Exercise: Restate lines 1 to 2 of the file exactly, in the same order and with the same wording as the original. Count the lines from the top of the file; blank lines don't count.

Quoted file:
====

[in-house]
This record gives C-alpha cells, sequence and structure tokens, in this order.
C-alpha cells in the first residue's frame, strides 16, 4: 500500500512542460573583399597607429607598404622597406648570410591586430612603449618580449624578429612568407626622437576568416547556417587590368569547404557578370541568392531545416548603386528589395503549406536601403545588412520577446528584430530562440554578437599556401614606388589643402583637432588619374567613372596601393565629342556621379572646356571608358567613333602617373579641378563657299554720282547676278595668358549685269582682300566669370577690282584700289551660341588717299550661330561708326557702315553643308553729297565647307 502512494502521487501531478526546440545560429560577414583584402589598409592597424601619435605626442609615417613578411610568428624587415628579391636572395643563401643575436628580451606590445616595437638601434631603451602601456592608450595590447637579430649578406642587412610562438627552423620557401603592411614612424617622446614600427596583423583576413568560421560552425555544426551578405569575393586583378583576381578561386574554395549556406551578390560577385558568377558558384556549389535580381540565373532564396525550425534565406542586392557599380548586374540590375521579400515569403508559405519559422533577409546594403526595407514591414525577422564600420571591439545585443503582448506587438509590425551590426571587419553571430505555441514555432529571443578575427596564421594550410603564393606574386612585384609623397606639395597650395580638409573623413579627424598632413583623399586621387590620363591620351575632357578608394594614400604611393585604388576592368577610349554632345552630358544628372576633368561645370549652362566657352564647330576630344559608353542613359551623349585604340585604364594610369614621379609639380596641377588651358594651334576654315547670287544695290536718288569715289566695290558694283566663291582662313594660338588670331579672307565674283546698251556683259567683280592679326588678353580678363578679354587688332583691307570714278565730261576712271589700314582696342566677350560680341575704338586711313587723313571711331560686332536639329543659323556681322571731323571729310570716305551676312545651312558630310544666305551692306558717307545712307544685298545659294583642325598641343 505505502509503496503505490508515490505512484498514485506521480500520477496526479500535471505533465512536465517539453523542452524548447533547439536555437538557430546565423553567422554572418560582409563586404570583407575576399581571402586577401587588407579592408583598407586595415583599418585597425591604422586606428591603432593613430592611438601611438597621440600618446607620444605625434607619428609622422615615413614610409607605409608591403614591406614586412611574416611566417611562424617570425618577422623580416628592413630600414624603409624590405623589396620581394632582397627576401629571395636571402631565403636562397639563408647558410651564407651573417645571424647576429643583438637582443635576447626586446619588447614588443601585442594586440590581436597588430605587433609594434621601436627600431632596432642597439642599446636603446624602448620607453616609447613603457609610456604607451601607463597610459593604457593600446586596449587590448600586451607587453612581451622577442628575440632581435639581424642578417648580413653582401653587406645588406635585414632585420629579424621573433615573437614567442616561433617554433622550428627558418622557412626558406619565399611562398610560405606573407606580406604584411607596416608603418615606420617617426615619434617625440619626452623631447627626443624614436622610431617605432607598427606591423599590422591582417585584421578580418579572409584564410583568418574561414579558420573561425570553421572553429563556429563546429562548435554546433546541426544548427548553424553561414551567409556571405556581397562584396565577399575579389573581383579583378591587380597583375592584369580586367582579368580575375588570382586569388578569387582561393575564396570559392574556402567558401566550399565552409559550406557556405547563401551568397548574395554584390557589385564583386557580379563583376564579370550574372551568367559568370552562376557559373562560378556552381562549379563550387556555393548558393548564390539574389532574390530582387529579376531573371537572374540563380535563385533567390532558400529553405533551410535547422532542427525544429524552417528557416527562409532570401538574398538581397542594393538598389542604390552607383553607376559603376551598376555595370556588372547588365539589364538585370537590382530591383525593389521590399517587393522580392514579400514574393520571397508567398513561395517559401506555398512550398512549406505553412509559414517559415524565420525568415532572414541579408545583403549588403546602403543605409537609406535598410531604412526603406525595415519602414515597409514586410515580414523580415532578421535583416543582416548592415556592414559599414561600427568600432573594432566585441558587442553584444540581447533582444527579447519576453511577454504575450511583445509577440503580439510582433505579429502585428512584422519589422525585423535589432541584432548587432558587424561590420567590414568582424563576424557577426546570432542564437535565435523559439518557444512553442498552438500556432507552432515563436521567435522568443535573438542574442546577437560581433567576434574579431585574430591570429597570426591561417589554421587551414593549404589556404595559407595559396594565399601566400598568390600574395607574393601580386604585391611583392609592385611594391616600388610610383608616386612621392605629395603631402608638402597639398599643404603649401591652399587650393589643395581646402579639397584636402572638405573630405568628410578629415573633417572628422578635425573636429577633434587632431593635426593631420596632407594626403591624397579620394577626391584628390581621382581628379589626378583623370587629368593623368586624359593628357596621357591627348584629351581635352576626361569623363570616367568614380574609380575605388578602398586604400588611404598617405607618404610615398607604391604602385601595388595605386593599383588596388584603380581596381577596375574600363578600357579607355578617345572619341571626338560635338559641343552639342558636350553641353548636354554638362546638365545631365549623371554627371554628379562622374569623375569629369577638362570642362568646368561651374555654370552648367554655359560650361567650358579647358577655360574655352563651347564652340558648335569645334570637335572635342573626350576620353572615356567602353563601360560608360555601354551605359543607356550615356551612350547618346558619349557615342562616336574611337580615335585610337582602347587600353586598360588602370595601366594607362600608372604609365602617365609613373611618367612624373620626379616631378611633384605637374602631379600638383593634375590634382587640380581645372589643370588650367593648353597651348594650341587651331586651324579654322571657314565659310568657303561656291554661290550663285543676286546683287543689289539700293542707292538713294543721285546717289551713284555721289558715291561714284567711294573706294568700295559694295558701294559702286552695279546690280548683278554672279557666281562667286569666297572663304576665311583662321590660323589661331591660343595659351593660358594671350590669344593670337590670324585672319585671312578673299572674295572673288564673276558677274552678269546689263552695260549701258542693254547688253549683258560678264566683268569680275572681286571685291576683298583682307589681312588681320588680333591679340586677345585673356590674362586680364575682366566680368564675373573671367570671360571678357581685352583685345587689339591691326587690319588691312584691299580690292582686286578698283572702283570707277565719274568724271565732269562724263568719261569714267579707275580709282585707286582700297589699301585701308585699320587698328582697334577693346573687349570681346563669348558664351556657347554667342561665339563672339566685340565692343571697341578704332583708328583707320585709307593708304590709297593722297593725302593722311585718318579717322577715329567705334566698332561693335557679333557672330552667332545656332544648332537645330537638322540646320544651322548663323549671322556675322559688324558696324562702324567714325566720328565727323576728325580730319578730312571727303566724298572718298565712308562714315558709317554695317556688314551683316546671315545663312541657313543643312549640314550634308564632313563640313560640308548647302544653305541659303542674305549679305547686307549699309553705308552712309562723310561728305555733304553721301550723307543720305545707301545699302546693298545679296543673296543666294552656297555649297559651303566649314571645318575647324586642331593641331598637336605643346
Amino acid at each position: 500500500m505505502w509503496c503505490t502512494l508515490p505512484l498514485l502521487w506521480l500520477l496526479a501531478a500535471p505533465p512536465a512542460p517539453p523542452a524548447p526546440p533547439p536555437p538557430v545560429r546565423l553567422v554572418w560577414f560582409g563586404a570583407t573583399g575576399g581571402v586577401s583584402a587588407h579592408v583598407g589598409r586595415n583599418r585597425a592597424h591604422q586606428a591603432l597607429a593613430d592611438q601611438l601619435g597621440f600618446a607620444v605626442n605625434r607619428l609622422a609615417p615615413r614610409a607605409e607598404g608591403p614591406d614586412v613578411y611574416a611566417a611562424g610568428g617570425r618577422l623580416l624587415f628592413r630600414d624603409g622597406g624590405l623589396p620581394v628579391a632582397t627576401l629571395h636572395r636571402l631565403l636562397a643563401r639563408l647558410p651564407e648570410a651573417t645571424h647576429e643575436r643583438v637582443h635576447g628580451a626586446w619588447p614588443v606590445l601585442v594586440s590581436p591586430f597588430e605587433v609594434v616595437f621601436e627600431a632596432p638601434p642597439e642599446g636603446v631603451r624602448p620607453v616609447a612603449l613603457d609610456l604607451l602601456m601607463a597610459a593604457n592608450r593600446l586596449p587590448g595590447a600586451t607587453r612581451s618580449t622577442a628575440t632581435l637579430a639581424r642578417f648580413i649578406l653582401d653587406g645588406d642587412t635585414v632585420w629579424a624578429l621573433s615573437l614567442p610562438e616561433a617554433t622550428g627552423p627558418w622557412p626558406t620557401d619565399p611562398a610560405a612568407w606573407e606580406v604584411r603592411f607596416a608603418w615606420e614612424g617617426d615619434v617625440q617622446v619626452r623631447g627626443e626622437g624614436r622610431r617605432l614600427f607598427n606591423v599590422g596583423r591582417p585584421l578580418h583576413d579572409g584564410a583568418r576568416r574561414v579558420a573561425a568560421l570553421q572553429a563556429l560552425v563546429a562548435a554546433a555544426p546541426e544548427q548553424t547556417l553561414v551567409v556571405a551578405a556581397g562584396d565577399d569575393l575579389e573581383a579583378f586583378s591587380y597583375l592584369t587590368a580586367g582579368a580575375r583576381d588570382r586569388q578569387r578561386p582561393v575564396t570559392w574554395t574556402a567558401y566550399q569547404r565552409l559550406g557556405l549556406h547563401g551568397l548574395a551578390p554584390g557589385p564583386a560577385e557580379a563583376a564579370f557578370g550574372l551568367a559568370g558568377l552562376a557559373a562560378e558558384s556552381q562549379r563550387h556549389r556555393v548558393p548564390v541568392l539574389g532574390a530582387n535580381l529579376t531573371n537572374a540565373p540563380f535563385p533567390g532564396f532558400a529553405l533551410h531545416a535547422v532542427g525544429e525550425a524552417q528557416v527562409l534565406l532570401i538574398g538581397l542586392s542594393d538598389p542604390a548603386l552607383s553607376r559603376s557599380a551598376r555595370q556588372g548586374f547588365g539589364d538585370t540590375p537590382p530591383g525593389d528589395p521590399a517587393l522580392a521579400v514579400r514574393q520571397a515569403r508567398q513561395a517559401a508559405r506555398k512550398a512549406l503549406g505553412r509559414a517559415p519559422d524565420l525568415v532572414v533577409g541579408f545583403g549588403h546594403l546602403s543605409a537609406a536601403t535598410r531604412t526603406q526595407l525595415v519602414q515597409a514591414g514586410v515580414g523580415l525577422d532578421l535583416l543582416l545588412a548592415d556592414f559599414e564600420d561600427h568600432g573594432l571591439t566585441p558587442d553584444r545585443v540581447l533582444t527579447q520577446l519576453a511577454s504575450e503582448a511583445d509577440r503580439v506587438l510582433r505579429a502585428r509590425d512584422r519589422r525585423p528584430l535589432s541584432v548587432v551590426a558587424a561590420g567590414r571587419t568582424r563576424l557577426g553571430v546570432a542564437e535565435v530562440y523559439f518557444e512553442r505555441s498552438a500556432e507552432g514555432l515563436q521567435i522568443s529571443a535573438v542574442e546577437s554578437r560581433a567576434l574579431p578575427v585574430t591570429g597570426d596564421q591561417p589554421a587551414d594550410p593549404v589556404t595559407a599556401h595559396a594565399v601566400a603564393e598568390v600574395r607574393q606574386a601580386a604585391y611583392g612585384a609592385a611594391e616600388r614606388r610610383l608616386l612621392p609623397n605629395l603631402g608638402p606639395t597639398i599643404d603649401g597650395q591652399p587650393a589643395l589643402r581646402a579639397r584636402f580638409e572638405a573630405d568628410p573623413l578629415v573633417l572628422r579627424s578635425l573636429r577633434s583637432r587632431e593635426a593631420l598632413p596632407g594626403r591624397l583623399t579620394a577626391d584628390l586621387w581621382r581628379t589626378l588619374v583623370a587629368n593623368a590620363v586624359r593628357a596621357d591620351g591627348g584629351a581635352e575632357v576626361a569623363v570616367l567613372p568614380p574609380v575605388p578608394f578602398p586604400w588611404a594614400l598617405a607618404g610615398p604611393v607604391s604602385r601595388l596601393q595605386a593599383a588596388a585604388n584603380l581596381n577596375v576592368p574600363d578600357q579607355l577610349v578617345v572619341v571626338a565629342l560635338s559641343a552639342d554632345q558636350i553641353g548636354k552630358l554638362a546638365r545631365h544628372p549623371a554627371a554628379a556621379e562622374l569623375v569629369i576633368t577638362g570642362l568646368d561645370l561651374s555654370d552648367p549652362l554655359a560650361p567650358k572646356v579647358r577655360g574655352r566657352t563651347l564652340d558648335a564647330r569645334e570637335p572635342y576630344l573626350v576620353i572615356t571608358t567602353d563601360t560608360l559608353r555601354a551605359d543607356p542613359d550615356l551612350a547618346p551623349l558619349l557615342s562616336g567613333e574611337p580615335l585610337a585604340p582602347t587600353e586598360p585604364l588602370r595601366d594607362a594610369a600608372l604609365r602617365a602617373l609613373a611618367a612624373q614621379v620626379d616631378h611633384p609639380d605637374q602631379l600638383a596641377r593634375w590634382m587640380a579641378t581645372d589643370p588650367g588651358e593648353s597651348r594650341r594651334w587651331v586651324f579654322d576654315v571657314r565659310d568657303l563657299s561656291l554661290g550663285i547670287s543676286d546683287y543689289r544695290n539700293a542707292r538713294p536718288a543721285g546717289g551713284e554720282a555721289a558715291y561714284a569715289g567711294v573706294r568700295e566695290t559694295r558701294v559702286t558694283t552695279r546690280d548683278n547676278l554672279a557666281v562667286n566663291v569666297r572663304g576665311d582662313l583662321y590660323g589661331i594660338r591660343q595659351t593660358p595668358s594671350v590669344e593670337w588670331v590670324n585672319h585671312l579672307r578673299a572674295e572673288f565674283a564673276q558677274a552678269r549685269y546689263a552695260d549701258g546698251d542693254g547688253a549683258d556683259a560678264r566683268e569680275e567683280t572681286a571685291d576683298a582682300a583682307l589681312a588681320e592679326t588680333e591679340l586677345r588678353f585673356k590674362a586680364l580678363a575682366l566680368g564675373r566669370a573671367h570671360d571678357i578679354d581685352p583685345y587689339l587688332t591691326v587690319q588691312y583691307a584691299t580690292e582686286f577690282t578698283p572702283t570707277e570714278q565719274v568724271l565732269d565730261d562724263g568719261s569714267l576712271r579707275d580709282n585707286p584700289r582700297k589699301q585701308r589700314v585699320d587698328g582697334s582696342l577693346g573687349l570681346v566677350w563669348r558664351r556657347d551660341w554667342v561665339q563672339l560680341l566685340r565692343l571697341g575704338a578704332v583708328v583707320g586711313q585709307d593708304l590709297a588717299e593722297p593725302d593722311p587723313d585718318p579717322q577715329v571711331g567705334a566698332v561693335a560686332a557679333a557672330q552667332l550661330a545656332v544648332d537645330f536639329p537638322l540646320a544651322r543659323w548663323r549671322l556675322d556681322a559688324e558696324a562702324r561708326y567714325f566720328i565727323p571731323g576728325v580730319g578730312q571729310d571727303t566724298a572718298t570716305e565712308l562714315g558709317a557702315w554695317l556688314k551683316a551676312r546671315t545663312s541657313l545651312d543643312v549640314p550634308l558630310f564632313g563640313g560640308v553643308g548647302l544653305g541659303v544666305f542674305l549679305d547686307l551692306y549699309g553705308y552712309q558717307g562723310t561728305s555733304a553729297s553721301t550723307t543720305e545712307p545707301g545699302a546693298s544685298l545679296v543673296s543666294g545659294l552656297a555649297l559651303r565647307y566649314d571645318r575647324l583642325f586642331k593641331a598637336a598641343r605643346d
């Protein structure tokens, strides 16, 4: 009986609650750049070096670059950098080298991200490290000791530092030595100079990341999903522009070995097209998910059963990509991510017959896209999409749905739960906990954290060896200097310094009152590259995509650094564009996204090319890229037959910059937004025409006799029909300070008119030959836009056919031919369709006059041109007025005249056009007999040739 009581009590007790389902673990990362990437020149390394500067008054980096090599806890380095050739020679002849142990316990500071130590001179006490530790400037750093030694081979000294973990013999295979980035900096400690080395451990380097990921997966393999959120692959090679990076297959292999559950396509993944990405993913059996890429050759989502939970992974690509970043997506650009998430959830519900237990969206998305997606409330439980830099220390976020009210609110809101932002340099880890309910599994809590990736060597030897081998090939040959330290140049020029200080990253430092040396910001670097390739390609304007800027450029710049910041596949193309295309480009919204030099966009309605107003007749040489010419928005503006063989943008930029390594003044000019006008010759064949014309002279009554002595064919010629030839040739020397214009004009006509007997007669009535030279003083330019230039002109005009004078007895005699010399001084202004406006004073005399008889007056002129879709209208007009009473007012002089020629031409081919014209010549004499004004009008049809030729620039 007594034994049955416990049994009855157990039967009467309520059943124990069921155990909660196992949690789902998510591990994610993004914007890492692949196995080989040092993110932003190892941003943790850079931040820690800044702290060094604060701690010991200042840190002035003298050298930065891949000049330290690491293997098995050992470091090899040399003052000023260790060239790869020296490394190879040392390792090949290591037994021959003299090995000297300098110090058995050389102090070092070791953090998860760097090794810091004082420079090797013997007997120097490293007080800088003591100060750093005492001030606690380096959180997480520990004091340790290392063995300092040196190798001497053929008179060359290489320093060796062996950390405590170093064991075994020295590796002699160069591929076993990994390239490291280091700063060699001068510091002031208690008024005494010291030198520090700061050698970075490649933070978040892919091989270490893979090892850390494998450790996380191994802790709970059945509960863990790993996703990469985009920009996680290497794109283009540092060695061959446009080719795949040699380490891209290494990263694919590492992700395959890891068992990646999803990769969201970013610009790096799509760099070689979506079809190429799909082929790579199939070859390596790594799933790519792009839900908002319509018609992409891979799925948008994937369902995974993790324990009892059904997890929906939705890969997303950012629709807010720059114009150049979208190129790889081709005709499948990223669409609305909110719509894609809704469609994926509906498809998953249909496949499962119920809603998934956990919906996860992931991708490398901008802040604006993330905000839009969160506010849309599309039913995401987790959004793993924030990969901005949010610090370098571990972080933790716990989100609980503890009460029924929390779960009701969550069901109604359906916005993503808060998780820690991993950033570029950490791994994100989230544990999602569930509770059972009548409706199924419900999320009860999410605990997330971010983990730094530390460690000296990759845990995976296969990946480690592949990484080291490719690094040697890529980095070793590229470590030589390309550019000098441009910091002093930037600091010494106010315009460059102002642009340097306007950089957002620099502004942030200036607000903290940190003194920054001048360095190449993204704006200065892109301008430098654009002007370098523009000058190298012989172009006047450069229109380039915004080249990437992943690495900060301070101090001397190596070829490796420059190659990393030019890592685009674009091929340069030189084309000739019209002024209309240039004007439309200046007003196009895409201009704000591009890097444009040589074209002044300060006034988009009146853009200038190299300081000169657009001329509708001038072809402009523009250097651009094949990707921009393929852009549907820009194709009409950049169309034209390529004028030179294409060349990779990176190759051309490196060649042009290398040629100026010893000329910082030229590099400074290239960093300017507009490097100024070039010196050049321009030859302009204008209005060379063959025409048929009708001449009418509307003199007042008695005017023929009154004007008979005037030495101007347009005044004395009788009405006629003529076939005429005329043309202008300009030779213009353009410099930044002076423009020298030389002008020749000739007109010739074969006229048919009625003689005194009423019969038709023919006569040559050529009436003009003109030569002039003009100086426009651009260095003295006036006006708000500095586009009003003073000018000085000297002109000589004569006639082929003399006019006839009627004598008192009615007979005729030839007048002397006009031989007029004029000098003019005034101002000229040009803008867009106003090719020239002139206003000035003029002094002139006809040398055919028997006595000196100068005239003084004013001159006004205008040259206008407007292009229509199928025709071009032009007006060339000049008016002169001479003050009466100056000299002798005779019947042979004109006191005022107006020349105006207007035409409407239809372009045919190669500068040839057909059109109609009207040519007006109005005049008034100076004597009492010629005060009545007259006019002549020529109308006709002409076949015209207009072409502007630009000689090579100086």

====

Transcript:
[in-house]
This record gives C-alpha cells, sequence and structure tokens, in this order.